2021/22 Part-time Postgraduate course
Postgraduate Certificate, Postgraduate Diploma, Master of Science
Ulster University Business School
Department of Hospitality and Tourism Management
Create the products that consumers want.
Do you have a passion for the food and drinks industry? Do you have big ideas that you want to turn into reality? In today’s fast-moving world, product life cycles are getting shorter and new product and process development is needed to remain competitive. Enrich your understanding of consumer behaviours and design innovative solutions to give customers what they want on the MSc Food Design and Innovation course.
You will gain access to cutting edge consumer insight data and facilities allowing you to bring your ideas from conception to reality. Tackling current challenges facing the food and drinks industry, this extremely practical course has the potential to add unrivalled value to your business by enhancing your innovation and management capabilities.
You will discover first-hand how consumers shop and what this means for your future products and business with our virtual shopping Consumer Insight Lab. You will also have access to our award winning Academy restaurant and Food and Consumer Sensory Testing Suite (FACTS) with 14 development kitchens and 20 sensory booths using world leading Compusense sensory software to allow you to determine consumer preferences for a product or service. You will also gain access to key market reports, for example Mintel and Passport Euromonitor helping you to use consumer trends to shape future innovations.
Designed in collaboration with key industry thought-leaders, by taking part in this course you will gain membership to the Institute of Hospitality and become part of a network of professionals whilst being supported and educated by industry experts and researchers.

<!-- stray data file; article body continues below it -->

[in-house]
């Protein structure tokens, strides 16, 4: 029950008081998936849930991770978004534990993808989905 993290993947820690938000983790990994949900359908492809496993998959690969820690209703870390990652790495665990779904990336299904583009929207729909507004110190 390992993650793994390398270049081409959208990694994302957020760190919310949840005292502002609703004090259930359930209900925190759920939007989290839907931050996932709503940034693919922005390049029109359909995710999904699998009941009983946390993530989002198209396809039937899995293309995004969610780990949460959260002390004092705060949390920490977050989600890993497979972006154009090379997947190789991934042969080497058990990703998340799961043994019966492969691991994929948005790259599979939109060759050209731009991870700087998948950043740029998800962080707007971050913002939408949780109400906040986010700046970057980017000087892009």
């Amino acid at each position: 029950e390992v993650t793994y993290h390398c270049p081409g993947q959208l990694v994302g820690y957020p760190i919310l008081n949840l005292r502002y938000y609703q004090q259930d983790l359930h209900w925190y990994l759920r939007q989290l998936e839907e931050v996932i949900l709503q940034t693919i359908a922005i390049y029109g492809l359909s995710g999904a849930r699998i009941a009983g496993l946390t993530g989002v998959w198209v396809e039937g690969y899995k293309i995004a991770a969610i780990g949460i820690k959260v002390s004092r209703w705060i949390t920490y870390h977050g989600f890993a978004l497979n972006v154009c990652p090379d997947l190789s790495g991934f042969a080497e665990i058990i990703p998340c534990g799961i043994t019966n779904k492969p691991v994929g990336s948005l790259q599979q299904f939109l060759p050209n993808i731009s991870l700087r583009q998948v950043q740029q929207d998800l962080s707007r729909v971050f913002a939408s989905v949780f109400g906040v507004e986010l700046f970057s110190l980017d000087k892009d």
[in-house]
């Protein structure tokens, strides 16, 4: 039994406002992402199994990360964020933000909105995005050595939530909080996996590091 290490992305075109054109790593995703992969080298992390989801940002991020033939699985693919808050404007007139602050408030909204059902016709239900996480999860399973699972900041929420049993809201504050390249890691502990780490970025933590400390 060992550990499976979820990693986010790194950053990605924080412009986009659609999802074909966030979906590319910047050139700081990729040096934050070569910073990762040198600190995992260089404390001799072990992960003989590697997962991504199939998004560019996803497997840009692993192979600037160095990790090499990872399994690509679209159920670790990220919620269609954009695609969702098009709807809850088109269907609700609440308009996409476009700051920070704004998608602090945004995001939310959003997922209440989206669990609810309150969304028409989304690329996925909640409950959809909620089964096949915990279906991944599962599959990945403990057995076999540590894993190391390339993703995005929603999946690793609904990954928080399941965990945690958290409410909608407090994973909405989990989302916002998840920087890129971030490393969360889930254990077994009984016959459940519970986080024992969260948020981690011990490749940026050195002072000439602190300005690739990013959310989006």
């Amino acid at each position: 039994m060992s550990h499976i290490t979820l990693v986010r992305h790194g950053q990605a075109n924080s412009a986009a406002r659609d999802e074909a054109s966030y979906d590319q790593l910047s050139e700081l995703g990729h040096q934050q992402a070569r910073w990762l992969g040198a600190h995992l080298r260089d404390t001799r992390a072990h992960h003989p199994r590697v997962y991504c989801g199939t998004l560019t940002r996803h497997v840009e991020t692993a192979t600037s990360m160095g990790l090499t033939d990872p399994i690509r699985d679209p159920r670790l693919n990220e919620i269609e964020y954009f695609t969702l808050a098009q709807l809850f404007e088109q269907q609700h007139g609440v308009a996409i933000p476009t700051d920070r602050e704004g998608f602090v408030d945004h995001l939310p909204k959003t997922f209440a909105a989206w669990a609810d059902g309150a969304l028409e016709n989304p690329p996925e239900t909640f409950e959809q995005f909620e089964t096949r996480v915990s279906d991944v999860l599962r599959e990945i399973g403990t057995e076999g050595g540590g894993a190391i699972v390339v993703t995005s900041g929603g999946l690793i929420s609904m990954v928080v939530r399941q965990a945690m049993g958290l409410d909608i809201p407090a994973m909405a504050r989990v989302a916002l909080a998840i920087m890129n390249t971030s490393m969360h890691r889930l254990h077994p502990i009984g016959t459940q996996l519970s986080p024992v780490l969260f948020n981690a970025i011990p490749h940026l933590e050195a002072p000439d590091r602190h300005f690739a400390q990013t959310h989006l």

Armed with insight, facilities and expertise and with practical assessment aimed towards your own unique business scenarios this course will help you to find solutions to your problems, get a step ahead of competitors in your business development and ultimately future proof your business. It's time to adapt, it's time to innovate, it's time to develop the products that consumers want.
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This course is taught on a part-time basis over two years and each module is delivered by block teaching (3 days), typically from 9.30am - 5pm allowing you to fit in study around your working hours. In total the course requires up to 12 weekdays of attendance each academic year for years 1 and 2.
The course is taught via a mix of online and onsite teaching primarily at the Belfast campus with visits to and Coleraine campus so you can have access to a range of state-of-the-art facilities.
This course is 100% coursework and includes a variety of assessment methods used to enable you to effectively demonstrate knowledge, understanding and skill. The course is assessed in a number of ways to allow us to provide you with valuable feedback on your progress including, professional conversations, a live design project, videography, information audits, sensory trials, presentations and reports.
Teaching is delivered primarily through virtual and class-based lectures, with presentations from the Food and Drink Business Development Centre staff and industry professionals. Relevant modules will include the use of facilities like the Food and Consumer Sensory Testing Suite and the Consumer Insight Lab. Where appropriate, masterclasses from industry specialists and field trips may be organised. One-to-one sessions with the tutor are also provided and course materials are available online, offering you the flexibility to study at your own pace, any place and time.
The content for each course is summarised on the relevant course page, along with an overview of the modules that make up the course.